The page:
ESP EXPERIMENTS HAVE TYPICALLY USED GAMBLING DEVICES. Cards and dice have been used by gamblers for many centuries, and a huge body of lore concerning subtle techniques for beating the odds and cheating is in existence. Similarly, there is an enormous amount of literature on magic tricks and stunts that can be done with cards and dice, together with a huge repertoire of slight-of-hand methods of working miracles with cards and dice. ESP experimenters are not trained in such techniques and are easily fooled by “streetwise” subjects. Consultation with professional gamblers, gambling experts, and magicians in the course of the design of such ESP experiments would be almost a necessity--- but it is never done. Further, why don't the experimenters simply examine the records of large gambling casinos, where huge numbers of runs are made with very tight controls and surveillance? [The answer is that casino records give no evidence whatsoever of beyond-chance results! The income of a given casino depends on the customers' hunches and guesses conforming very, very precisely to chance in the long run, so that the “house odds” pay off a precisely predictable amount toward casino operation.]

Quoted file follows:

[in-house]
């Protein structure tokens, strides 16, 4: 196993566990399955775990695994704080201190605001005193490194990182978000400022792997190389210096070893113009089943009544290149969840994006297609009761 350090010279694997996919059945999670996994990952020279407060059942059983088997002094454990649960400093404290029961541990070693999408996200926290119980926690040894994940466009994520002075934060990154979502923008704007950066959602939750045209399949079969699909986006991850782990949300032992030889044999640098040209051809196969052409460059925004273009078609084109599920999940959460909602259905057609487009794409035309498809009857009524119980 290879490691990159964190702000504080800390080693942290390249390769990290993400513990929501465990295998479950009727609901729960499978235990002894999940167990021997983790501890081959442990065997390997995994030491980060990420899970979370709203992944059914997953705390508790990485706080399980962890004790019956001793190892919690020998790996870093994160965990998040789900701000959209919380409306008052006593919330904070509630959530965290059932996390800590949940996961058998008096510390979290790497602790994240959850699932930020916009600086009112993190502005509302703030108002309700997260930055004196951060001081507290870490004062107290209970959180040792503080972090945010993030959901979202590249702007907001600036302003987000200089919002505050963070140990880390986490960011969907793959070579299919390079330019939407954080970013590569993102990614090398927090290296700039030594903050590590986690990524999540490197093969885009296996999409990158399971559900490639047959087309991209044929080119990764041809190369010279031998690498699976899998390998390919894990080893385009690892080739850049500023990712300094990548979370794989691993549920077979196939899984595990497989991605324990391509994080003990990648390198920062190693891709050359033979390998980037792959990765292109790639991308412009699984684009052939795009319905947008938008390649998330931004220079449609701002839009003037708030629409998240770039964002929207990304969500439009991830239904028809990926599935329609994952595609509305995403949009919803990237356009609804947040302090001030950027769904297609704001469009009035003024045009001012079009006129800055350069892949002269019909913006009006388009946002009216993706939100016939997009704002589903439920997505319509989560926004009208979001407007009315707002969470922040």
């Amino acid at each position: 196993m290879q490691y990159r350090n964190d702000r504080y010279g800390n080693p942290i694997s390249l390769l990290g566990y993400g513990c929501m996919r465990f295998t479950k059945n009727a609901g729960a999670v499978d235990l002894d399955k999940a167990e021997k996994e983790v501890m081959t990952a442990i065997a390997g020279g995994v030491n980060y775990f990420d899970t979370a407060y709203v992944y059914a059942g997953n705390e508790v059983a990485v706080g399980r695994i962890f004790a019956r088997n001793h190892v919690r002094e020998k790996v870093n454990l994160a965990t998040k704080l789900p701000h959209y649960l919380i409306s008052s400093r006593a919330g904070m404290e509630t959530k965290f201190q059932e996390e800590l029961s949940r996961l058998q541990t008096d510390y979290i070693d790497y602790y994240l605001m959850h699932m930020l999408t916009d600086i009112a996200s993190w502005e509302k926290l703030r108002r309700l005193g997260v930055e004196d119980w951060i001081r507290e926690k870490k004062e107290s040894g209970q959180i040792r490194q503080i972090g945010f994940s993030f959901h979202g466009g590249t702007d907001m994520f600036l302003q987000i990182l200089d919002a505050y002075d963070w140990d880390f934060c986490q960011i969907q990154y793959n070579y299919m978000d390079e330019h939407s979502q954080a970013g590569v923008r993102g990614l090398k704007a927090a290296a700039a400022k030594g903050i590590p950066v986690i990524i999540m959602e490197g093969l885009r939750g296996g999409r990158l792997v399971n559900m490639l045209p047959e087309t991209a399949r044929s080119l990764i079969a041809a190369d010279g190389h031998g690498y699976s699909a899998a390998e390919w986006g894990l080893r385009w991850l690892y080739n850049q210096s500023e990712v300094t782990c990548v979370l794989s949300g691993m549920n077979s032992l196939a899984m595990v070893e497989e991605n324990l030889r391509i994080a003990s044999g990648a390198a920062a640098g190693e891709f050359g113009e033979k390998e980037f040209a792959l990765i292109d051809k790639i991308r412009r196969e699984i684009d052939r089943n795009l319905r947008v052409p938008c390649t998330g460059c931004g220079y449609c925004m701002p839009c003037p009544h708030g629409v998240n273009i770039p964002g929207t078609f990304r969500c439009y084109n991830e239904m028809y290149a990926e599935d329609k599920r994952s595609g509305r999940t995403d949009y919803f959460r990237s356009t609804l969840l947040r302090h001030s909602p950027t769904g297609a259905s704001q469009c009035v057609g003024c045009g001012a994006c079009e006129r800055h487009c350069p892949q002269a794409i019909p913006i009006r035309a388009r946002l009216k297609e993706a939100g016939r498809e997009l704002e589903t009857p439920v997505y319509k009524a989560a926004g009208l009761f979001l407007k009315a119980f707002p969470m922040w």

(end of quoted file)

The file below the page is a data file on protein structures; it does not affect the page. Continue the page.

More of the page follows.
ESP EXPERIMENTS APPEAL TO THE TRUTH CRITERIA OF SCIENCE WHILE SIMULTANEOUSLY DENYING THEIR VALIDITY. The overwhelming majority of ESP experiments done by psychologists since the 1920s have had reasonably adequate controls and reasonable statistics, and have thus found NO effects (i.e., pure chance effects). All the hundreds of such studies are ignored and only the occasional crude early, or deeply flawed, or otherwise invalid studies, which gave “spectacular results,” are publicized or cited. The impression is created that all ESP experiments give inexplicable or exciting results, when in fact the exact opposite is true.